Linda said: “He was such a hard-working boy and he had just finished the first day of his new job. He finished work at 3.30pm, collected his two boys aged seven and 12 from school and then went to his second job working in a barber shop.” His sister Jackie described him as an “awesome dad”.

“Everything was falling into place for him and then this happened,” Linda continued. “Our family is very close and loving. I can’t accept David is gone.”

Like the rest of the family, David had been grief-stricken about the death of his two brothers and working hard on a campaign for justice for them. Jonathan is still receiving counselling to help him deal with the trauma of witnessing his twin’s killing.

Jonathan and Joseph Burke-Monerville



Jonathan Burke-Monerville and his twin brother, Joseph. Photograph: Family collect

John Burke-Monerville said: “We are a peaceful and loving family. On this third occasion we need to get justice for our lost sons. We are asking ourselves what is happening to the younger generation. David was campaigning for justice for his two brothers when he was killed. As a grieving family we would like to know: when will this violence stop? After so many years of pain and sorrow I cannot believe that this has happened to us again, that once more a wonderful son has been taken from us.”

Linda Burke-Monerville witnessed the incident that led to David’s death last month. When she saw he had been stabbed, she screamed: “Not again, I can’t afford to bury another one.”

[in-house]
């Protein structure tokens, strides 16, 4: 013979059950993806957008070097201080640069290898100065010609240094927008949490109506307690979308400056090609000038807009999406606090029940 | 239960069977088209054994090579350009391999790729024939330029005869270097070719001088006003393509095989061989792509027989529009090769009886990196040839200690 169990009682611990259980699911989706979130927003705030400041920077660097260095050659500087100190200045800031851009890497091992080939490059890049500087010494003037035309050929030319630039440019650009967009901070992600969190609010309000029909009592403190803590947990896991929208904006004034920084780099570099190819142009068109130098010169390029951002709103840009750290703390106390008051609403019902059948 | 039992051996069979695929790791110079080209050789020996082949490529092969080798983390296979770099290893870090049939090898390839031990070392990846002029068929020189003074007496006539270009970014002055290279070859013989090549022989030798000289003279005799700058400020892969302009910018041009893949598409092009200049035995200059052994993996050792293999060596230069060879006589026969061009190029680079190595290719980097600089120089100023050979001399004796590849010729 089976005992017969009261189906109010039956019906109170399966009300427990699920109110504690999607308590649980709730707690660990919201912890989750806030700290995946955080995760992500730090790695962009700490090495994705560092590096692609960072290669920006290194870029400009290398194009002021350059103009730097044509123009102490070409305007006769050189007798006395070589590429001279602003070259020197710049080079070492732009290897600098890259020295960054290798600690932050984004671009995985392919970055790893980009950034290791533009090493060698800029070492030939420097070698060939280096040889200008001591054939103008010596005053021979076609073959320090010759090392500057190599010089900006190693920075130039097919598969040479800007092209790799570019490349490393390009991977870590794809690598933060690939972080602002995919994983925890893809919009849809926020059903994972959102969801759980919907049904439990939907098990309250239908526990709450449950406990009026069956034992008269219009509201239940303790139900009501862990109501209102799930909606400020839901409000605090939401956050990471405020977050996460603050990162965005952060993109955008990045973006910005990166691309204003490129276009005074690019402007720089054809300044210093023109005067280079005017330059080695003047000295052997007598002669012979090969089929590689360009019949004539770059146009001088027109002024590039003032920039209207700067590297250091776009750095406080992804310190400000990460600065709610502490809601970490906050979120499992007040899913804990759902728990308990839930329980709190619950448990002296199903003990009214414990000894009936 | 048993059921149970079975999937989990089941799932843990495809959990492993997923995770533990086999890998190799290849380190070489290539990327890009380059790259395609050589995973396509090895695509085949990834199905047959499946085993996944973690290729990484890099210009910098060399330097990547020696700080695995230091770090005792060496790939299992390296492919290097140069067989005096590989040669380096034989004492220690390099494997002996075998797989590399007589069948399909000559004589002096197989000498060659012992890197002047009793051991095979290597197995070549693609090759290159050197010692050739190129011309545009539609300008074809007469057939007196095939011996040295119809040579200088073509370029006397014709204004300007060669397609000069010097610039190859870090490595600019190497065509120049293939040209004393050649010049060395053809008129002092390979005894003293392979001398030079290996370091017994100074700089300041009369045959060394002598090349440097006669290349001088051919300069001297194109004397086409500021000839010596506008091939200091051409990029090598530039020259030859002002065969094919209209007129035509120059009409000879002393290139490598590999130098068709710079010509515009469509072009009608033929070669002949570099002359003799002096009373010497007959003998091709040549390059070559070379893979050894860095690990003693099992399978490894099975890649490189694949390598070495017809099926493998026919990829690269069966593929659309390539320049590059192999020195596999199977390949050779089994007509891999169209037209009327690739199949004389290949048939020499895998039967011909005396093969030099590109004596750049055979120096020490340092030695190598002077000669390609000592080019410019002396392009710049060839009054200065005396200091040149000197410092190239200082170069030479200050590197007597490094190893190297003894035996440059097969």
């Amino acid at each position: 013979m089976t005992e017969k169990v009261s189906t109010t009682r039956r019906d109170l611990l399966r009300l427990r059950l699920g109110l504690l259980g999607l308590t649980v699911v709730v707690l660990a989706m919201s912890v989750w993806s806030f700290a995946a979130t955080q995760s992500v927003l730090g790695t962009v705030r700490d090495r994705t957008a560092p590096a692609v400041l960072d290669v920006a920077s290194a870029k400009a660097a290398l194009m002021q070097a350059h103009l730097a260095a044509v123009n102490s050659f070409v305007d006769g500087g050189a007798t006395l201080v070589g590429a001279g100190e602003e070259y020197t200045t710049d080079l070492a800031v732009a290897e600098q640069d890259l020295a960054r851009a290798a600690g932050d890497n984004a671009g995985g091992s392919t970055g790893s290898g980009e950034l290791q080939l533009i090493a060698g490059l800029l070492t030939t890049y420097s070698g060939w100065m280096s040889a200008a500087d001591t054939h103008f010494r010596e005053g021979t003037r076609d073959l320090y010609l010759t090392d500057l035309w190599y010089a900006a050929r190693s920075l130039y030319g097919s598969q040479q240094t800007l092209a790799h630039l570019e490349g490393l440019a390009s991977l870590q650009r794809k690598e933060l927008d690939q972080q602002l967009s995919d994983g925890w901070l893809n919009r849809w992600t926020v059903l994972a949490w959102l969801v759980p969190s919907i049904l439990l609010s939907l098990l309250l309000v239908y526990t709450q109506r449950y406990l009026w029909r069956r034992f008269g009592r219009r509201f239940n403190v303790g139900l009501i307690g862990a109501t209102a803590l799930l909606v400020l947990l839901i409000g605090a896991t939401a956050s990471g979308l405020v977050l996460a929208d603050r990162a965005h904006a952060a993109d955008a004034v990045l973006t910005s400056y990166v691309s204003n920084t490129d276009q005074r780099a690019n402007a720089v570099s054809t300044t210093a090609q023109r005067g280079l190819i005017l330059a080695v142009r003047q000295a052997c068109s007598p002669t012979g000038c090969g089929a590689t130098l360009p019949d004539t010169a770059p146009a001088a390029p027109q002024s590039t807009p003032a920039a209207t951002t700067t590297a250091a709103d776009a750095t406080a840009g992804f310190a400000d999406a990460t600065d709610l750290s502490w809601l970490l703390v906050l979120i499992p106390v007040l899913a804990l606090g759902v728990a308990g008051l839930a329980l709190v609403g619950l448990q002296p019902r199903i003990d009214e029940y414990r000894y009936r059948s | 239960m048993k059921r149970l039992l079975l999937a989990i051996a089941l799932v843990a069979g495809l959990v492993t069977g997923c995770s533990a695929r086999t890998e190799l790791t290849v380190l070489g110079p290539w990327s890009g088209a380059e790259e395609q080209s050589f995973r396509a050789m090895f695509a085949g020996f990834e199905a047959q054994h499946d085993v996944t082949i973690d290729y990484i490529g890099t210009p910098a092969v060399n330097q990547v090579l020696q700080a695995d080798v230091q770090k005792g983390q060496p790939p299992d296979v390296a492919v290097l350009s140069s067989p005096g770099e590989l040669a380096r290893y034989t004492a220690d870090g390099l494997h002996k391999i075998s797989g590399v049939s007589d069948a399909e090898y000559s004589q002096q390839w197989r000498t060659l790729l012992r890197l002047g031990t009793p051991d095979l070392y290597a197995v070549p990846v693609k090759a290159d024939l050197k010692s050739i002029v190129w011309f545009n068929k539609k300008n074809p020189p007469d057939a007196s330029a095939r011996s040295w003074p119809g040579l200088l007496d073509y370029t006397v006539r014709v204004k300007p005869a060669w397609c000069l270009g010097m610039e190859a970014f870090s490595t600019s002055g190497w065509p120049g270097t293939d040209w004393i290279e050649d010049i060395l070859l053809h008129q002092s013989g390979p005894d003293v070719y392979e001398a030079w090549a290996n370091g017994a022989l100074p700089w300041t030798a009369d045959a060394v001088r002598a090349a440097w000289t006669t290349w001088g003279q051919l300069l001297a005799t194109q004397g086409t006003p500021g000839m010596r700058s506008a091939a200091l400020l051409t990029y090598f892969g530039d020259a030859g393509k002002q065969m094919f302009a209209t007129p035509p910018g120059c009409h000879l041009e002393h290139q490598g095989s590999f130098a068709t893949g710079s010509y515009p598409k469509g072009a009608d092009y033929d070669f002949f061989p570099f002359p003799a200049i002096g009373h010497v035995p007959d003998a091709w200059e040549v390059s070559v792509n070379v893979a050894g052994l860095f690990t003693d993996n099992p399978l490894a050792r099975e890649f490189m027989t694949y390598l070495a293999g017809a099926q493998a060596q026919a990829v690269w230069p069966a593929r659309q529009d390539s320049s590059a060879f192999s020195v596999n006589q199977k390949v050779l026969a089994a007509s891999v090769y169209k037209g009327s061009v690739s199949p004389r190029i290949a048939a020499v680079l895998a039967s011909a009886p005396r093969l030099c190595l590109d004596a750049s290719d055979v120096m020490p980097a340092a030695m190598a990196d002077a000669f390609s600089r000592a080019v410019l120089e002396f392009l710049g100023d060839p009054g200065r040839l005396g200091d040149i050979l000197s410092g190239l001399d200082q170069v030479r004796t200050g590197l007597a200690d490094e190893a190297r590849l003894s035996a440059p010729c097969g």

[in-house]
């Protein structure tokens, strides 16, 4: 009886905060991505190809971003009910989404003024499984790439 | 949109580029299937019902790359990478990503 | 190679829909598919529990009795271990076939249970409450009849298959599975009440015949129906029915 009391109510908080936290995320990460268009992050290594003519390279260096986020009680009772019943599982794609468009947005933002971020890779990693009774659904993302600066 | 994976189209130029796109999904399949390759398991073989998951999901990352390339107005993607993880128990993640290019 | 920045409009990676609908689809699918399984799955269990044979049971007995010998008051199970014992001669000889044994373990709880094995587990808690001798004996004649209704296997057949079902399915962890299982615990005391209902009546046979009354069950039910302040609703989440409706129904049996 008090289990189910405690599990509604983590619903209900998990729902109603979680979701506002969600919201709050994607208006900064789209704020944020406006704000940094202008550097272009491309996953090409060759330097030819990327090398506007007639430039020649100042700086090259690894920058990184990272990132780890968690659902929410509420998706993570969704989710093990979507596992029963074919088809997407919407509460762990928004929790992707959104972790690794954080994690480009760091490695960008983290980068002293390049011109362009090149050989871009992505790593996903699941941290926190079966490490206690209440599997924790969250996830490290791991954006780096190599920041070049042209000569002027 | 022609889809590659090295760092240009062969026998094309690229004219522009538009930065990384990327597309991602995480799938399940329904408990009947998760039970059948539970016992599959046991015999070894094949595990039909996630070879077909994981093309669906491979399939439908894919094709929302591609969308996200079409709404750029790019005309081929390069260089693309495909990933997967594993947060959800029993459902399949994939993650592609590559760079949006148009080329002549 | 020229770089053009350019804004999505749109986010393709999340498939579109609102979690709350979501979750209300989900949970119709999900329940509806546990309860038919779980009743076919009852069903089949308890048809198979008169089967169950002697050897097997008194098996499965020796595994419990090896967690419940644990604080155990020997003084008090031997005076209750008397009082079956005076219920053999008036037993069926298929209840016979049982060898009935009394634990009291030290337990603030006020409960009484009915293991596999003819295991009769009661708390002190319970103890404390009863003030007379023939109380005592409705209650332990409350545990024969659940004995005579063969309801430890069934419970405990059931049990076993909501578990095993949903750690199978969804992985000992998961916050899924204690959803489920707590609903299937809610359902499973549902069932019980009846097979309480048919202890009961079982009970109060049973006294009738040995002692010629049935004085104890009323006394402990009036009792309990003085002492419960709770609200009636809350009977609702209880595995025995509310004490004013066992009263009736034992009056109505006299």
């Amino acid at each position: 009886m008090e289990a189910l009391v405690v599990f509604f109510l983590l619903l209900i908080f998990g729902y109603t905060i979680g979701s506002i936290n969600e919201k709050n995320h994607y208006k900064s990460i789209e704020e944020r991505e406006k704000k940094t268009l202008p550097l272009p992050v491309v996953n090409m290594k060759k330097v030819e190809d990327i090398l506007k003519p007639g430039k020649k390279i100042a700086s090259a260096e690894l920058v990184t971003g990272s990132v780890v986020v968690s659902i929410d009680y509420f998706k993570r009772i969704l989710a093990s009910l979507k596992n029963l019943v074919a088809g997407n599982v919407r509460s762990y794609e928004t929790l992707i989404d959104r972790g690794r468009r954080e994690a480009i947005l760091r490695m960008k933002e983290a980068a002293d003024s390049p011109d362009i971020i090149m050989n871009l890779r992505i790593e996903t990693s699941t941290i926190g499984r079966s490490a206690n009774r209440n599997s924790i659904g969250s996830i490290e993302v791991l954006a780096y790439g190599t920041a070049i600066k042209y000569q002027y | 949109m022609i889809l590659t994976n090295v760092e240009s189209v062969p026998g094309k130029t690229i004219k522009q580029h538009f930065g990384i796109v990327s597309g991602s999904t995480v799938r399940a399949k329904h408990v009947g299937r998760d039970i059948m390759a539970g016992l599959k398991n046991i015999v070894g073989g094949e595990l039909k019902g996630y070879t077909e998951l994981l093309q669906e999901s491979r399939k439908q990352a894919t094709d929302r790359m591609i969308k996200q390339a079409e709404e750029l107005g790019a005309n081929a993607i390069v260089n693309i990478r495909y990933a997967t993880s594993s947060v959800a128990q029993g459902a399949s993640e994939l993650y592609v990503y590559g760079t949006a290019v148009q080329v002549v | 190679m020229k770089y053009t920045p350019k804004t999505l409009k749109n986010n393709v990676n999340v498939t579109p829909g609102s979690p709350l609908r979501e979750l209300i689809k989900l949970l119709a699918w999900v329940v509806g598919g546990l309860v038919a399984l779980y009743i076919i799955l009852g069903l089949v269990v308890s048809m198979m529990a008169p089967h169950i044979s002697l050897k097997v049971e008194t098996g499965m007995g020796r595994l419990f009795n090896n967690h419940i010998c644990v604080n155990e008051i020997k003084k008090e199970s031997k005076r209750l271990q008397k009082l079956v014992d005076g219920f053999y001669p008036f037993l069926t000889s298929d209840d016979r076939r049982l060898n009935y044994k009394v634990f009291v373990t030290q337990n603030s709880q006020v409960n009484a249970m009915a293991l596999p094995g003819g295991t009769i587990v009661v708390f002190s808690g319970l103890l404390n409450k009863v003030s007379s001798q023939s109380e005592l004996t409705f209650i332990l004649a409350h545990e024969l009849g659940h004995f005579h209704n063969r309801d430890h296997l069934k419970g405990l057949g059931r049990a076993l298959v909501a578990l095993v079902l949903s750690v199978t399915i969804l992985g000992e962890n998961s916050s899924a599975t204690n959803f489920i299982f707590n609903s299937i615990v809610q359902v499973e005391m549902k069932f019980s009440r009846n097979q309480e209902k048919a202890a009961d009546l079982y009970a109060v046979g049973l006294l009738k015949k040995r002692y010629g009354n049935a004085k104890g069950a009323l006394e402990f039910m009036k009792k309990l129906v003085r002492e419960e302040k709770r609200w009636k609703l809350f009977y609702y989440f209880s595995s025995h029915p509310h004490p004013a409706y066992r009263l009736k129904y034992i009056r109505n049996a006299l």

She said: “Our family is feeling this latest killing tenfold. No one can understand the multiplicity of our grief.”

Brothers Joseph and Trevor are buried side by side but their parents want to move their caskets to a new plot. They have launched a crowdfunder to ensure that the three brothers can be buried together.

“We hope that finally we will get justice for our sons,” Linda said. “It’s all too much for us to carry on without help from the public. We will never, ever get over this. We will never be at peace.”

Stafford Scott, a community activist who has known the Monervilles since the death of Trevor in 1994, said the latest killing had left him “shocked, stunned and saddened”. Referring to the film Saving Private Ryan, in which the US government sends men to save Pte James Ryan after three of his brothers are killed in the second world war, Scott said: “We are allegedly not at war in this country but I ask our government to go all out in the name of this family to stop any other family experiencing this kind of suffering.”

The family made a 15-page complaint to the Metropolitan police documenting their concerns over the investigation into Joseph’s killing. They allege failings of police surveillance and intelligence before the death and failures in the handling of the key witness and the disclosure of evidence. They are awaiting a response to their complaint.